Coast Guard Rescues 2 from Capsized Ship Off the Coast of Atlantic City

The crew of Coast Guard Cutter Lawrence Lawson, a 154-foot fast response cutter homeported in Cape May, New Jersey, approaches a capsized 55-foot wooden sailboat about 65 miles east of Atlantic City, New Jersey, May 29, 2019. An aircrew from Coast Guard Air Station Elizabeth City, North Carolina, rescued two mariners, who they found clinging to the capsized boat’s hull. (U.S. Coast Guard photo courtesy, Cutter Lawrence Lawson)

ATLANTIC CITY, N.J. – Coast Guard crews rescued a man and woman from a capsized sailboat about 65 miles east of Atlantic City on Wednesday, May 29th.

The Coast Guard’s Fifth District Command Center in Portsmouth, Virginia, was notified by the ships Electronic Position Indicating Radio Beacon (EPIRB) that the vessel was in distress.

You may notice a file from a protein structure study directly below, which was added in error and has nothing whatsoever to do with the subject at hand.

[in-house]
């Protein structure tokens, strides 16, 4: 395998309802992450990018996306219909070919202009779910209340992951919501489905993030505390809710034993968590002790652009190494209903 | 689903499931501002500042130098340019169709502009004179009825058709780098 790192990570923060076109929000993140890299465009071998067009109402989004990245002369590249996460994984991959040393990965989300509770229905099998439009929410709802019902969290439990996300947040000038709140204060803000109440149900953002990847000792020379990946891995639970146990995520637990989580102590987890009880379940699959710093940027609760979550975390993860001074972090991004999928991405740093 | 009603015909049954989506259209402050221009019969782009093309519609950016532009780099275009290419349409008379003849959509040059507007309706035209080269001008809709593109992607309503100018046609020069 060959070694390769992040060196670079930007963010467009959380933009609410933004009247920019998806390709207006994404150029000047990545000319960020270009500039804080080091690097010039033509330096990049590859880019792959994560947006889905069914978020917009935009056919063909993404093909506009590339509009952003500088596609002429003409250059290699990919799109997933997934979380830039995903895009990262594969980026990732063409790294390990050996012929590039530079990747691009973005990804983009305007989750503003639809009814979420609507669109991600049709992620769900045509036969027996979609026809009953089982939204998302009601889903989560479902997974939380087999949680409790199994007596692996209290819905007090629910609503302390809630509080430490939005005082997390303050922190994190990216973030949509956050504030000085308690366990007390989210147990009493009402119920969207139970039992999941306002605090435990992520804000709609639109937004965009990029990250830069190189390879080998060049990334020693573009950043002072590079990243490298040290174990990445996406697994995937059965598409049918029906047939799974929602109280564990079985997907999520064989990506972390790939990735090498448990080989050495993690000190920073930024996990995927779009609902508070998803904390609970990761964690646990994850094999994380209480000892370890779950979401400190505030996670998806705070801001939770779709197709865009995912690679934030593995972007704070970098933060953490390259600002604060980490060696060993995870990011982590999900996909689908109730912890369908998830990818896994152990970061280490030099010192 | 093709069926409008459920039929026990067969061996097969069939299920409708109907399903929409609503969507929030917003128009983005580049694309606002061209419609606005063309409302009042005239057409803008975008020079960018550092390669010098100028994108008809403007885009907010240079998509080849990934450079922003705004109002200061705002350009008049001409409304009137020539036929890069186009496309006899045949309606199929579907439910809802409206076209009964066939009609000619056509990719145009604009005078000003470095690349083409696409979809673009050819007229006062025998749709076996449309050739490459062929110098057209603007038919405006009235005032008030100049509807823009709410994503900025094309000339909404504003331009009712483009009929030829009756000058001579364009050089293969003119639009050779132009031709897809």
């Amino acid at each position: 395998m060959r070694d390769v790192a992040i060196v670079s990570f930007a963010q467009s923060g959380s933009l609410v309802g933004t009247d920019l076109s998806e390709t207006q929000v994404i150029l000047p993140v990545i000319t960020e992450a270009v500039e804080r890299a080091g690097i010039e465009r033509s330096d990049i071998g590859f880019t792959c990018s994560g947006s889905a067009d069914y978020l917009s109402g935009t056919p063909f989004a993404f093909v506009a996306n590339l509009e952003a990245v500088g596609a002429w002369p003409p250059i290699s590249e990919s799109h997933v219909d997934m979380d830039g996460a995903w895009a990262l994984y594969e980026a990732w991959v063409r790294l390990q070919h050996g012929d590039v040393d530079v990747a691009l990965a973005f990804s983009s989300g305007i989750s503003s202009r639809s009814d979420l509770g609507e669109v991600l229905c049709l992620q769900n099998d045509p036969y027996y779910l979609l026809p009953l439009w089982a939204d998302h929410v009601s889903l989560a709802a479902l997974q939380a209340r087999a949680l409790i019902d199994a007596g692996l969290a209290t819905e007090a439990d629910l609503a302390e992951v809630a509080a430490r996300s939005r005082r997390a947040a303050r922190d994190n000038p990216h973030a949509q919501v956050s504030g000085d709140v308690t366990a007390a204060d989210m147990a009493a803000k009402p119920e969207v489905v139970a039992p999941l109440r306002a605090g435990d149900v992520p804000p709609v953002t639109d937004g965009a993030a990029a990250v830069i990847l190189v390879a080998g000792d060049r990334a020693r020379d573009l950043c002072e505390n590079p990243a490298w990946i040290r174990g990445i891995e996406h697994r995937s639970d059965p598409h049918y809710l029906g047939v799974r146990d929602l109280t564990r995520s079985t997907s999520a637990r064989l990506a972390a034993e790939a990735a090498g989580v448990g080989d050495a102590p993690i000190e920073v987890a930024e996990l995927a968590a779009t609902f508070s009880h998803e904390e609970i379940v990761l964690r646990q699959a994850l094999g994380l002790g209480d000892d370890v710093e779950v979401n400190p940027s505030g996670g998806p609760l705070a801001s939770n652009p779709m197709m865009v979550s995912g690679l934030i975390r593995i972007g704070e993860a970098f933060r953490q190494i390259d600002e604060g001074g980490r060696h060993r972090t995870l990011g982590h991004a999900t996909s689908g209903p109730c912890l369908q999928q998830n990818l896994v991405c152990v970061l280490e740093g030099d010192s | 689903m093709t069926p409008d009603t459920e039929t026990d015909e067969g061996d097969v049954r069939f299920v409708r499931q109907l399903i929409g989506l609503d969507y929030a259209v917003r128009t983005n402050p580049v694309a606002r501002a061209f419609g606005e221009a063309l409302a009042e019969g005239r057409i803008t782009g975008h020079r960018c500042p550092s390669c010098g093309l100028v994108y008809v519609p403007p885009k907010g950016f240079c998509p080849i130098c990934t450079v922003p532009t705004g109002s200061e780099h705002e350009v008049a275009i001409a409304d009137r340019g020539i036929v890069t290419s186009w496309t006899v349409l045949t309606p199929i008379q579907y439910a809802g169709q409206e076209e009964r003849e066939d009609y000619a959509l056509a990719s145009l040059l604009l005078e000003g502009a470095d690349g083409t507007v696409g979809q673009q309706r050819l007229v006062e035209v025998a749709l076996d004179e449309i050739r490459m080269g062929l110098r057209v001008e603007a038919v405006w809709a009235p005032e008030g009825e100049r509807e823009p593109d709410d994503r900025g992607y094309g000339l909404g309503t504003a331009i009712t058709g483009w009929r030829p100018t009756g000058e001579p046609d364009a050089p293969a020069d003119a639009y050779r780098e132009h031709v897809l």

The people on the ship had been sailing around the world for the past few years on the Bertie, a 55-foot wooden-hull sailboat. They were on their last leg of the trip sailing from the Bahamas to New York City.

Coast Guard watchstanders directed Coast Guard Cutter Lawrence Lawson, an Air Station Atlantic City MH-65 Dolphin helicopter crew and an Air Station Elizabeth City HC-130 Hercules airplane crew to the EPIRB’s location, where the sailboat was found capsized.

“When our helicopter arrived on-scene, the crew followed a blinking strobe light and discovered a man and a woman clinging to the hull of their capsized sailboat,” Lt. Tyler Bittner, the operations duty officer in Atlantic City said.

Both mariners were hoisted aboard the MH-65 Dolphin helicopter and brought back to Air Station Atlantic City, where they were met by awaiting EMS.

“This was an extremely challenging hoist due to on-scene conditions, but the entire crew came together to work as a team to get the job done,” Lt. Anthony Monteforte, one of the helicopter pilots on the case said. “I am extremely proud of my crew and all of the other assets that aided in this rescue and thankful that the survivors onboard used a currently registered EPIRB so that we could quickly locate them.”